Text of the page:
Friday night I got another 3 or 4 little square soft pouches ready to lace.
Saturday morning we temporarily misplaced our marbles, and went to Ikea for a bench for the not-yet-purchased proof press. It was busy. Fortunately, we knew what we wanted and where in the warehouse it was, so Ron dropped me off at the door, I commando-shopped, and he met me at the loading area.
While Ron put the bench together after lunch (preceded by a stop at the grocery store), I messed around with bottles - I figured out the dimensions for the parts for some triangular bottles I got ages ago, and modified the design for the square, spherical, and cylindrical bottles so the straps come down and are independently riveted to a bottom piece, instead of all 3 or 4 being attached together with one rivet. Yes, it uses more rivets, but they'll sit better this way. Drew the new parts in CAD, cut out the parts, assembled, did a test-fit, then adjusted the designs slightly, re-printed, covered the new patterns in clear contact paper, and cut them out.
Coming up with patterns is tedious. Really tedious. After that Ron and I went into production mode. I cut and marked pieces, Ron punched holes and cut points on strap ends (with an end punch), and punched out 1-1/2" circles with the biggest self-centering punch, I put rivets in place, and Ron set rivets. I think we got the parts cut and assembled for a dozen spherical bottles in the same time I did coming up with the parts for two triangular bottles and modifying/making the new designs for one each of the sphere/square/cylinder. Or maybe faster.
After that we went out to Emmett's Brewing Co. in Palatine and had drinks and snacks.
Sunday morning we repeated the process for a dozen of the cylindrical bottles, and put snaps in everything from both days. So now one of the Max's drawers is fairly full of bottles that need their leather collars hand-stitched and trimmed. That will finish them off. Of each dozen we did 8 black, and then 4 browns (2 golden, 2 red-brown). It seems like an awful lot of bottles, and a lot of black ones, but we think they'll go well at ACen, and we usually sell more black of whatever than brown whatever.
Then we worked on hanging pouches. We knocked the corners off of edges of the backs, dyed the edges, and then used the new cordless Dremel tool to round off/burnish the edges. I started while Ron cut leather and thinned it for belt loop-ish tabs, then Robin cut tabs out with a die on the big press. Mark and punch holes in the belt-loop-ish tabs and the places where they go on the backs, attach studs (which hold the parts together, then I went out to the machine and sewed them together, and sewed the flaps onto some. We did the edging and put tabs on 8 hanging pouch backs, and flaps on three of those.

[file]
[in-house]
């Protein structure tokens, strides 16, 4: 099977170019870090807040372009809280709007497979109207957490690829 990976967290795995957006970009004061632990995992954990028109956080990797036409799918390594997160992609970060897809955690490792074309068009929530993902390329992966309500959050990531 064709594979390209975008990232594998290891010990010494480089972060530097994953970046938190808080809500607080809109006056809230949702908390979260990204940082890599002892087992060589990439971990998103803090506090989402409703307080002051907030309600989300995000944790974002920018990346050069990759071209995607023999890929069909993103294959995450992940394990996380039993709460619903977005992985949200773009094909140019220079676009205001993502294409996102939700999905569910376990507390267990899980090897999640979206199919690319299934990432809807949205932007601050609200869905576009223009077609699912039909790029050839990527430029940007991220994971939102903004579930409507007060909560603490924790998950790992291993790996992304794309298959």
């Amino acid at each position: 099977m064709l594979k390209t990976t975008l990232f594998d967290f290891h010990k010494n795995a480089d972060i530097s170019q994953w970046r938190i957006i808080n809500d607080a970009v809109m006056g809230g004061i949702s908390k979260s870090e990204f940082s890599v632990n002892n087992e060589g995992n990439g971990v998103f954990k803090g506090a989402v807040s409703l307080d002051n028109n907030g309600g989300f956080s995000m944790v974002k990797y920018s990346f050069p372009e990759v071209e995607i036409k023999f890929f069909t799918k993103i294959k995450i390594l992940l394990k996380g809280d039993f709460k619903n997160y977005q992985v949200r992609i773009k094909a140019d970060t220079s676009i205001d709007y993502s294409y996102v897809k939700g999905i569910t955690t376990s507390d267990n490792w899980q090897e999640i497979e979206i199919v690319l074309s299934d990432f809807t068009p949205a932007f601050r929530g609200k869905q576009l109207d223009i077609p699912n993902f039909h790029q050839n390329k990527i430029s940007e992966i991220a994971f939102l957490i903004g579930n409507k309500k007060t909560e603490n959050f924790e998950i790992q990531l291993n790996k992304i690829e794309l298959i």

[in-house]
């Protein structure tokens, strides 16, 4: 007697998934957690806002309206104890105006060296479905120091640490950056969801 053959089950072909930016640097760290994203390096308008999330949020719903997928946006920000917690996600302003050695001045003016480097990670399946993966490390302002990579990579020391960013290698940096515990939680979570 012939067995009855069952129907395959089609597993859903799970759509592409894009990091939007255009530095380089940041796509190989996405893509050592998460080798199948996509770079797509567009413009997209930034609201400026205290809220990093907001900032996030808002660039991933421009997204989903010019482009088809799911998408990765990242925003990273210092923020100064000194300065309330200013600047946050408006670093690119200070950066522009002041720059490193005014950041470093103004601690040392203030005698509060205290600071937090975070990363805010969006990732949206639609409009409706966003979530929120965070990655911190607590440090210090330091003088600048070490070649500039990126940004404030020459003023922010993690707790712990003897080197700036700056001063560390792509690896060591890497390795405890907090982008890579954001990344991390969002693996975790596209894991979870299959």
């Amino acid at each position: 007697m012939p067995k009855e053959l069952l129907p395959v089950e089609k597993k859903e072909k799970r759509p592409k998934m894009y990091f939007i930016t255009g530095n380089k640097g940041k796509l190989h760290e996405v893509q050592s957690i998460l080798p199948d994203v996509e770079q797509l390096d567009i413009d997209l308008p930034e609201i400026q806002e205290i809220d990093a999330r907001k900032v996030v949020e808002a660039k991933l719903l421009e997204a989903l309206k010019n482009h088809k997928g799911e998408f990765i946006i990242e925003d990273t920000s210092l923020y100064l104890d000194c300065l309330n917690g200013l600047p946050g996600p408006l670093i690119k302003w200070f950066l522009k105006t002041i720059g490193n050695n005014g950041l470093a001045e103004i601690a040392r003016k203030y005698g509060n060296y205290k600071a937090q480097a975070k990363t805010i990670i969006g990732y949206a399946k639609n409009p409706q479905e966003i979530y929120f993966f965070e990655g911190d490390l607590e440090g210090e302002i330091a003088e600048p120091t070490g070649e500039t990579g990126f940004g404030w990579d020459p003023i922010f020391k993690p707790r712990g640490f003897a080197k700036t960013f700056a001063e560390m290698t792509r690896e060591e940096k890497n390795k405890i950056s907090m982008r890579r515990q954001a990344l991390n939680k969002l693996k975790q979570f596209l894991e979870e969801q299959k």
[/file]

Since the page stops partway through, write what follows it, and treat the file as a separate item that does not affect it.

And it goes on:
Then we did some more shopping, looking for an easier way to trim hard pouches, after gluing the fronts and backs together. We looked at Ace Hardware, then went to Menard's. We narrowed it down to oscillating saws, like this one from Dremel, or this little Dremel scroll saw, which packs down into a carrying case and can clamp onto a workbench. We decided we'd have more control with the scroll saw. The oscillating saws are big and chunky, even to Ron, and there's not a lot in the way of guards near the blades.
Got it home, Ron tried it with some scraps while I glued hanging hard pouches together, then turned me loose, after warning me the saw pulled to the left. I did a couple little test cuts, then had at it.
Not the best idea. Results were not good. Let me clarify - the cuts were fine, not any rougher than a knife cut, but control was the problem. The saw did indeed pull left, probably exacerbated by me trying to cut to fast. Ron did better than I did, and probably will be taking over sawing pouches. We should have practiced more. One of the pouches was salvageable, and will be laced. The other two were cut too close to the body of the pouch for lacing, but they can be hand-stitched. I got all three ready for stitching/lacing (marking and punching holes, marking and setting latch locations), which included fussing around with the cleaning up and burnishing the cut edges (hello again, Mr. Cordless Dremel) on the two that will be hand-stitched.
Got the lacing about 2/3 of the way around the pouch that wasn't a complete cutting fail. Fortunately, lacing hides a number of sins, and cleaning up the edges on the stitched pouches helped them a lot, too. I think all three will be fine.
I found a flap for another hanging pouch that I'd missed when sewing yesterday, and finished lacing two more flaps today (which I'd started last night by doing some fussy bits on), so maybe Ron can try the saw again tonight.
So, the total for the weekend was:
- Bottle wraps re-designed
- 29 bottles mostly-done, necks to be stitched up over several evenings soonish
- Cordless Dremel bought last weekend used for an extended period, definitely approved
- Dremel scroll saw bought, tested, operator skill found deficient, but tool should work
- 8 hard hanging pouches worked on
- 3 or 4 soft pouches ready to lace
- Bits of lacing done in odds and ends of time
A shorter set of bullet-points than last weekend, but we weren't any less busy.